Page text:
~Most of you beer drinkers will be familiar with the name Lagunitas, as it’s a very popular IPA. However, the Lagunitas I’m talking about is a Creek on the Southern end of Tomales Bay, that is critically important to the survival of the endangered Coho Salmon.
I’ve dipped my paddle into Tomales Bay at least a dozen times, but this time I’m heading inland. You see, the tide was high and the winds almost non-existent.
We launched from the Tomales Bay Resort. If you’re not a hotel guest, they charge $5 for your kayak and $10 to park in their lot. The sandy beach makes launching a breeze, when the tide is high. It’s another story if the tide is low.
After we’re all safely in the water, we paddle across the bay and start moving our way inland. This is my first experience on this side of the bay and I’m soaking up the almost 70 degree weather in January. Yes, January!
We’re all thrilled to get a break in the weather, as the rain has continued to fall day after day in Northern California. We’re not complaining about the rain at all, but you have to admit, it’s nice to get a break in between storms.
Just look at that big smile on Nancy’s face! She’s most certainly enjoying the nice weather.
If you paddle regularly, you know that a day on glass like water is treat. Most flat water paddles start this way, but when you start like this on the Coast, all I can say is “AH”!
As I glide across the flat water, the birds are plentiful. The Great Blue Heron poses for a shot in the photo above, and the little shorebirds in the following pictures were zipping in and out, and up and down. I must have took about 20 pictures of these beauties.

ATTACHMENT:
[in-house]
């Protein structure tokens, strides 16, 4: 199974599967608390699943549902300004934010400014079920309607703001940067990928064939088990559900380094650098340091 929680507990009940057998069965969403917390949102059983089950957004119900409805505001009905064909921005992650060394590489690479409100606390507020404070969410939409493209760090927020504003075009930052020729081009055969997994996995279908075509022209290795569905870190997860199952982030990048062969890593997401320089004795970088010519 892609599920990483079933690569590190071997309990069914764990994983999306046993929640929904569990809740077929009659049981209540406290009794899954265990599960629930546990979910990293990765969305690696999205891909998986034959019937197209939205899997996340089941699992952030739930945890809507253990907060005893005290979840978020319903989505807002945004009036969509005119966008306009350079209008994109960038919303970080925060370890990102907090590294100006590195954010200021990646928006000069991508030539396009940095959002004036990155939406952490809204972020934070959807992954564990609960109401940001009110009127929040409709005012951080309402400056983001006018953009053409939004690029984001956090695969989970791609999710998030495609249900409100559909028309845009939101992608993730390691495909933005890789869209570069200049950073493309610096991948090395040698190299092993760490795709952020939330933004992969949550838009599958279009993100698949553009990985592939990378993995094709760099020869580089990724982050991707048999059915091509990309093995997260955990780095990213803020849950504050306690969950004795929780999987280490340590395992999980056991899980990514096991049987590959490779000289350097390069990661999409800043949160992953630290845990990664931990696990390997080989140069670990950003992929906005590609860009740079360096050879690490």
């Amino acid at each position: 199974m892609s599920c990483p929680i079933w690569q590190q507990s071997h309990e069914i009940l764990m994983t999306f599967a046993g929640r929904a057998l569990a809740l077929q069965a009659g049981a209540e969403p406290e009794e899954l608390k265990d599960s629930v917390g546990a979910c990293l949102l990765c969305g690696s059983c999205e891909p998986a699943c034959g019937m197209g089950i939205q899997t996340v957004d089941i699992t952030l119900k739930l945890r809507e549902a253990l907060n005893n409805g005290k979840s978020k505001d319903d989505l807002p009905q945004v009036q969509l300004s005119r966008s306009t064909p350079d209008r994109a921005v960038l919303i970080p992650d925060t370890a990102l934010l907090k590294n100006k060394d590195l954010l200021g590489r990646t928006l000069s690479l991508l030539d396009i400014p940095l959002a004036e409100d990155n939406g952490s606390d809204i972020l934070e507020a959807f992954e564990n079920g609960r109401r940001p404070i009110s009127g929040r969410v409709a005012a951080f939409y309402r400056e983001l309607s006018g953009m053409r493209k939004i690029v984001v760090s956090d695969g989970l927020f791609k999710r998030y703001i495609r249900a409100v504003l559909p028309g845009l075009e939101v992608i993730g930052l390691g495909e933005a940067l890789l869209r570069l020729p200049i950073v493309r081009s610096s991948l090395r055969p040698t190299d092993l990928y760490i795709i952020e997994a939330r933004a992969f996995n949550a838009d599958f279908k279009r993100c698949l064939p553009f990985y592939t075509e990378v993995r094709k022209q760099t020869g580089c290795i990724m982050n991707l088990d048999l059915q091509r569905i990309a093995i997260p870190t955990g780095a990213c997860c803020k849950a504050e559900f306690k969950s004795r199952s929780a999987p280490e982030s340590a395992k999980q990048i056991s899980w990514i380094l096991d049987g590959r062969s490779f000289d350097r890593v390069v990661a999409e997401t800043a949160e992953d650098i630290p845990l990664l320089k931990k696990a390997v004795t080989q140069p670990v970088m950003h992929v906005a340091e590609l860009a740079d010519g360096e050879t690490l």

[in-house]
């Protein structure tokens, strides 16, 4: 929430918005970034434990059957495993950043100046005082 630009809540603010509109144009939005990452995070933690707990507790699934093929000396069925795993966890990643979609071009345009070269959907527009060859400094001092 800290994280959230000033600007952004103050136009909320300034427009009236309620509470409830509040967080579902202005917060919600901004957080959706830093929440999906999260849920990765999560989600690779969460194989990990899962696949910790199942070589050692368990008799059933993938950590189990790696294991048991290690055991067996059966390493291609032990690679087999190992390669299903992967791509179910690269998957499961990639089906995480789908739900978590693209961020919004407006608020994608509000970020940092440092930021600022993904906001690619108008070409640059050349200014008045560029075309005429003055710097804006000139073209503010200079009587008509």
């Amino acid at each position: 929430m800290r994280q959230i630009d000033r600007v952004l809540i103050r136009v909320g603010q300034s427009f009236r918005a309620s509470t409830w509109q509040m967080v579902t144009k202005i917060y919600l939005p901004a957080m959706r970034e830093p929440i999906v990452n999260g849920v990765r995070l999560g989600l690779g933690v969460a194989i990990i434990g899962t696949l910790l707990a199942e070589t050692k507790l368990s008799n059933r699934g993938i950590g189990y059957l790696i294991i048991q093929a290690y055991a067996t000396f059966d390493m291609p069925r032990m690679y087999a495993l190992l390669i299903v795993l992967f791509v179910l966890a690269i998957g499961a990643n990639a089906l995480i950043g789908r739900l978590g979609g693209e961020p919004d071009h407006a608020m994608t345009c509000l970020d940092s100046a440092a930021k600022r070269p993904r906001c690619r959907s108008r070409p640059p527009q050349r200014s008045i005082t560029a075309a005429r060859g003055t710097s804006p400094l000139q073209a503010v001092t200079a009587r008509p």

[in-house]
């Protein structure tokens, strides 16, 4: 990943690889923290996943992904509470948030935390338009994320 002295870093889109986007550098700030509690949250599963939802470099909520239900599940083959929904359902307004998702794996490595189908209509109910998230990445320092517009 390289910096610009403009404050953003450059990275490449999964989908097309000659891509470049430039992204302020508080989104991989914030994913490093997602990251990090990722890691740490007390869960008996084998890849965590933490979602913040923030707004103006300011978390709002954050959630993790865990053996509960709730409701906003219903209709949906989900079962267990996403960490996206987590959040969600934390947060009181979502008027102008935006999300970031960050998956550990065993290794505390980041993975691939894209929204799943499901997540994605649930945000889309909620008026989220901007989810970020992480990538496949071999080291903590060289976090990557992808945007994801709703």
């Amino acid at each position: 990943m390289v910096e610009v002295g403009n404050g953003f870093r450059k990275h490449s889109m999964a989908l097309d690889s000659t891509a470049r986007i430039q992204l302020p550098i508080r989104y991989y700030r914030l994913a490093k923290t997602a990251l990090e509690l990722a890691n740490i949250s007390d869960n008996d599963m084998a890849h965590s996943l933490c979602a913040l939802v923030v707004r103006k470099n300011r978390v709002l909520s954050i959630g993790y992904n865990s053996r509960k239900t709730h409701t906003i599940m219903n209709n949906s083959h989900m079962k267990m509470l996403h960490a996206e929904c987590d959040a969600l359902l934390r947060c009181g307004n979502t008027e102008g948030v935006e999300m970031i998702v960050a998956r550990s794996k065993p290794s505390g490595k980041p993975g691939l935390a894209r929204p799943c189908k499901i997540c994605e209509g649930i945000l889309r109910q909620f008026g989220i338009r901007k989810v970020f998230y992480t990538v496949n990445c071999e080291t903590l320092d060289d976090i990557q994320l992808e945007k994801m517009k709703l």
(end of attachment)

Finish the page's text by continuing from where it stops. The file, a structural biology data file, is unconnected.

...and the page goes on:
If you’ve seen my photos, you’ll recognize that I enjoy capturing pictures through objects, openings in tree roots, etc. The tree once attached to this giant root was stranded on a little island.
Sorry to brag again, but do you see the mirror like reflection of the water? Can you believe this is Tomales Bay?
We explored a few miles inland before turning around to head back. The breeze was starting to pick up a little and we wanted to get checked into our accommodations for the weekend.
A quick photo op of this long abandoned ship, which you can actually walk down to from the little grocery store in Inverness. Seems a recent fire has destroyed the backside of the vessel.
The Cormorants were out in full force as they dried their wings and feathers. You see, they don’t have oil on their feathers like a lot of other birds. This allows them to dive under water. However, because of the lack of oil, they have to air dry their feathers before they can take flight!
This was by far one of my most enjoyable days on Tomales Bay. Can these conditions be duplicated again? Maybe so. Maybe you’ll come out and paddle with us the next time.
You can find Sacramento Paddle Pushers on meetup.com. We paddle all over California, and sometimes venture into Oregon and Washington.